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                                         94 N.J.L.J. 17
                                        January 14, 1971


Appointed by the New Jersey Supreme Court


Will Forms: Sale By Layman

    The single issue to be covered in this Opinion is whether the solicitation by a layman for the sale of will forms, in the manner shown below, constitutes the unauthorized practice of law.
    An advertisement has appeared in newspapers published and circulated in New Jersey, as follows:

What Happens If I Die Without a Will?

        The court, in effect, writes your will for you. If you have minor children the court decides which relatives (guardian) will raise your children. When no will is left, checking and savings accounts are often immediately frozen...many times for years!

        Expensive court costs, legal fees and seemingly unending trips to court. Stocks, property, automobile titles - all tied up! The problems are too numerous to list here.

        Anyone can do it. American Will Forms have published a simple but binding, legal will form that can be completed in minutes. (Valid in 50 states).

        Self-explanatory instructions, general information included. Sit right down this very minute and send $2.00 today. If not 100% satisfied, return within 10 days for an immediate refund. If you have already made a will why not order some forms for your close relatives?

(Name and Address of Advertiser)

    Similar advertisements have been broadcast by local radio stations in New Jersey.

    It is the opinion of the Committee that such solicitation does constitute the unauthorized practice of law by a person not authorized to practice law in this state. It also is penalized by N.J.S.A. 2A:170-78(b).
    The advertisement is very similar to the one before the Texas Court of Civil Appeals in Bill Palmer, d/b/a National Will Form Co. v. Unauthorized Practice Committee of the State Bar of Texas, 438 S.W. 2d 374 (1969), in which the Court affirmed an injunction granted by a lower court restraining Mr. Palmer from offering will forms for sale to the general public.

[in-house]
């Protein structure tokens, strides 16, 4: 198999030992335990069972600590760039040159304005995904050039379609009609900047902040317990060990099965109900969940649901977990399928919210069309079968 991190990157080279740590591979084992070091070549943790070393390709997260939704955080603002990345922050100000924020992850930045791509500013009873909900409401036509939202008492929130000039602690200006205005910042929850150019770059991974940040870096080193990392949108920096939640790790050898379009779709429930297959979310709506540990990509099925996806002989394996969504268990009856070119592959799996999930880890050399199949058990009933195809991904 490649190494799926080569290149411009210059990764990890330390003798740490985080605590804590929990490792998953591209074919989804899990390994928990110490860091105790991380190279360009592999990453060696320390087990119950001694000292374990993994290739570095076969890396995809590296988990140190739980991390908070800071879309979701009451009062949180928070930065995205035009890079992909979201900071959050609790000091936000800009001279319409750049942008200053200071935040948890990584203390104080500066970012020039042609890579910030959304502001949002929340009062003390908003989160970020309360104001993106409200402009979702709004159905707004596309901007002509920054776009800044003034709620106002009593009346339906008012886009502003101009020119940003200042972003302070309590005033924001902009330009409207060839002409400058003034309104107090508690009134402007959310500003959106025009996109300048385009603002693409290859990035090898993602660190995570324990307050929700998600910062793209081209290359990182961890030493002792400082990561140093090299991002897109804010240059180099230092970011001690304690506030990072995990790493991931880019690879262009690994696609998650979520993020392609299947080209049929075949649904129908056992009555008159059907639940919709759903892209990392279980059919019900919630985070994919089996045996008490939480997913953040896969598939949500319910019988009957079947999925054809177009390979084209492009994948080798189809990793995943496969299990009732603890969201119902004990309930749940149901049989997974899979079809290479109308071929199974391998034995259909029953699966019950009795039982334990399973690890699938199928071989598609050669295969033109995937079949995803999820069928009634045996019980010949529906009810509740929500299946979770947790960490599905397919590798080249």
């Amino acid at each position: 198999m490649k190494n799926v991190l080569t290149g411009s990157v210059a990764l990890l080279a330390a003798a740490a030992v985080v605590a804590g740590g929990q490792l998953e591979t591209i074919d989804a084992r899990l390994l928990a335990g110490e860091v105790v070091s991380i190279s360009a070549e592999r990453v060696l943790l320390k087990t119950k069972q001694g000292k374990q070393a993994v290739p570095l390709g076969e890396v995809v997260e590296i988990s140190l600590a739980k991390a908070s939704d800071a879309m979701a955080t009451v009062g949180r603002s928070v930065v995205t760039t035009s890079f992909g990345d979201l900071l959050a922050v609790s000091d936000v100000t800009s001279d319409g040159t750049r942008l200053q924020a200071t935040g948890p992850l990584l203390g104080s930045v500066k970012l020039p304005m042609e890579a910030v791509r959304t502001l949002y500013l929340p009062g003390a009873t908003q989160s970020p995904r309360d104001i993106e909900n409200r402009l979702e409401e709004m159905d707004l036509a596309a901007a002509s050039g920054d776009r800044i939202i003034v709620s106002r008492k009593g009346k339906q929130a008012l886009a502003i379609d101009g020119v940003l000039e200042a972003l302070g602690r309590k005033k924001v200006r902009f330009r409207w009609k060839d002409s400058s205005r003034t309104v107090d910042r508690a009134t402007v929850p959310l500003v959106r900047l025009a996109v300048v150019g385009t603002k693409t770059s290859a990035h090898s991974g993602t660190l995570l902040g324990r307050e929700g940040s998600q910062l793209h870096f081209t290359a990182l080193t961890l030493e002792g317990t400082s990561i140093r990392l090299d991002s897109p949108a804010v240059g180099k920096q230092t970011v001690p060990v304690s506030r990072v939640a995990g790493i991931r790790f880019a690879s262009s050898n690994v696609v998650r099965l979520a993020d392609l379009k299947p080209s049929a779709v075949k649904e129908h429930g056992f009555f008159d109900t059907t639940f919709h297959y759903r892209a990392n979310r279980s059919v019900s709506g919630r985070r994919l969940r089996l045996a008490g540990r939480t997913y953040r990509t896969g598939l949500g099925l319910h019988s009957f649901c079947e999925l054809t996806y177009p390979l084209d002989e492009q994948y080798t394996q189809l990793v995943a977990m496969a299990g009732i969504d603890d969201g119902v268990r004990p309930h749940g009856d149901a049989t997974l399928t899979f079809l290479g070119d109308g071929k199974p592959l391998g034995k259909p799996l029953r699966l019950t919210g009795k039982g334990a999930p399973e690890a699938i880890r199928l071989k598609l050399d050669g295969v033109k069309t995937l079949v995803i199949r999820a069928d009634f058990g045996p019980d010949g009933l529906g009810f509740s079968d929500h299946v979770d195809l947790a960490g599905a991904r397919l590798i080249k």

Mr. Palmer was a layman, not licensed to practice law in Texas, or in any other state. He had carried on an advertising campaign in the newspapers throughout Texas for the sale of will forms. The Texas Court of Civil Appeals in citing Cape May County Bar Association v. Ludlam, 45 N.J. 21 (1965), pointed out that selection of the proper legal form was the exercise of legal judgment, and therefore constituted the practice of law.
    We are aware of the New York Court of Appeals decision in New York County Lawyers' Association v. Dacey, 21 N.Y. 2d 694 (1967), which adopted the dissenting opinion of the New York Supreme Court Appellate Division, 28 A.D. 2d 161 (1967), which found that publication of Mr. Dacey's book of forms did not constitute the unauthorized practice of law in New York. The opinion appears to be based upon the premise that since the book offered general advise rather advice directed to an individual, an essential ingredient of the practice of law was missing. We do not concur with such a narrow basis when considering the protection of the public.
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